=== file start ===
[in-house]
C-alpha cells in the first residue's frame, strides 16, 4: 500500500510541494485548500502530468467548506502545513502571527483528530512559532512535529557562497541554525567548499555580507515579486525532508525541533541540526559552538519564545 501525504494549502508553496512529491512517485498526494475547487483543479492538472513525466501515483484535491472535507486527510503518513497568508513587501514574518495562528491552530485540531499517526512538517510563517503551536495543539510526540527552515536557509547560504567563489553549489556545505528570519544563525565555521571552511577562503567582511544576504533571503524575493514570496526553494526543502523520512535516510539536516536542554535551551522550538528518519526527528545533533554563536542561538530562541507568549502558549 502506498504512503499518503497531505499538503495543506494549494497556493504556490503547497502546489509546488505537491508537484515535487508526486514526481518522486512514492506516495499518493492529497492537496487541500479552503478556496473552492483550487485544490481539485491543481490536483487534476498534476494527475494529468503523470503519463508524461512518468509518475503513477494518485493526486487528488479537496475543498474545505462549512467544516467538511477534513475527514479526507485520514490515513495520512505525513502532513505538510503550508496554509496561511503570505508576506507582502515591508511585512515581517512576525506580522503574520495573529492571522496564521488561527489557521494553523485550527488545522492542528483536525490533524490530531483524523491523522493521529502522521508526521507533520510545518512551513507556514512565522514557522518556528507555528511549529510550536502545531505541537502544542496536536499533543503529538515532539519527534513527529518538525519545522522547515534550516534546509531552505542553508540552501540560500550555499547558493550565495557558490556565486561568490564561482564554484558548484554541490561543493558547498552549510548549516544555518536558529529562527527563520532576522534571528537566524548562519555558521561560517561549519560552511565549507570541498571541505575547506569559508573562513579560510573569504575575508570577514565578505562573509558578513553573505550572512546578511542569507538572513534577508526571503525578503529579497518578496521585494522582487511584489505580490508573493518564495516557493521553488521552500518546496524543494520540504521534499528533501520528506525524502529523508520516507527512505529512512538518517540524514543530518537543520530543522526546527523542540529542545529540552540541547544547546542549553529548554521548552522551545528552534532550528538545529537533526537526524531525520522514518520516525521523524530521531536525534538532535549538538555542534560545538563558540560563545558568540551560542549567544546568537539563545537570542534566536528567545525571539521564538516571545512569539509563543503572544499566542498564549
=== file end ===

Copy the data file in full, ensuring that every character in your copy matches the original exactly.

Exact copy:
[in-house]
C-alpha cells in the first residue's frame, strides 16, 4: 500500500510541494485548500502530468467548506502545513502571527483528530512559532512535529557562497541554525567548499555580507515579486525532508525541533541540526559552538519564545 501525504494549502508553496512529491512517485498526494475547487483543479492538472513525466501515483484535491472535507486527510503518513497568508513587501514574518495562528491552530485540531499517526512538517510563517503551536495543539510526540527552515536557509547560504567563489553549489556545505528570519544563525565555521571552511577562503567582511544576504533571503524575493514570496526553494526543502523520512535516510539536516536542554535551551522550538528518519526527528545533533554563536542561538530562541507568549502558549 502506498504512503499518503497531505499538503495543506494549494497556493504556490503547497502546489509546488505537491508537484515535487508526486514526481518522486512514492506516495499518493492529497492537496487541500479552503478556496473552492483550487485544490481539485491543481490536483487534476498534476494527475494529468503523470503519463508524461512518468509518475503513477494518485493526486487528488479537496475543498474545505462549512467544516467538511477534513475527514479526507485520514490515513495520512505525513502532513505538510503550508496554509496561511503570505508576506507582502515591508511585512515581517512576525506580522503574520495573529492571522496564521488561527489557521494553523485550527488545522492542528483536525490533524490530531483524523491523522493521529502522521508526521507533520510545518512551513507556514512565522514557522518556528507555528511549529510550536502545531505541537502544542496536536499533543503529538515532539519527534513527529518538525519545522522547515534550516534546509531552505542553508540552501540560500550555499547558493550565495557558490556565486561568490564561482564554484558548484554541490561543493558547498552549510548549516544555518536558529529562527527563520532576522534571528537566524548562519555558521561560517561549519560552511565549507570541498571541505575547506569559508573562513579560510573569504575575508570577514565578505562573509558578513553573505550572512546578511542569507538572513534577508526571503525578503529579497518578496521585494522582487511584489505580490508573493518564495516557493521553488521552500518546496524543494520540504521534499528533501520528506525524502529523508520516507527512505529512512538518517540524514543530518537543520530543522526546527523542540529542545529540552540541547544547546542549553529548554521548552522551545528552534532550528538545529537533526537526524531525520522514518520516525521523524530521531536525534538532535549538538555542534560545538563558540560563545558568540551560542549567544546568537539563545537570542534566536528567545525571539521564538516571545512569539509563543503572544499566542498564549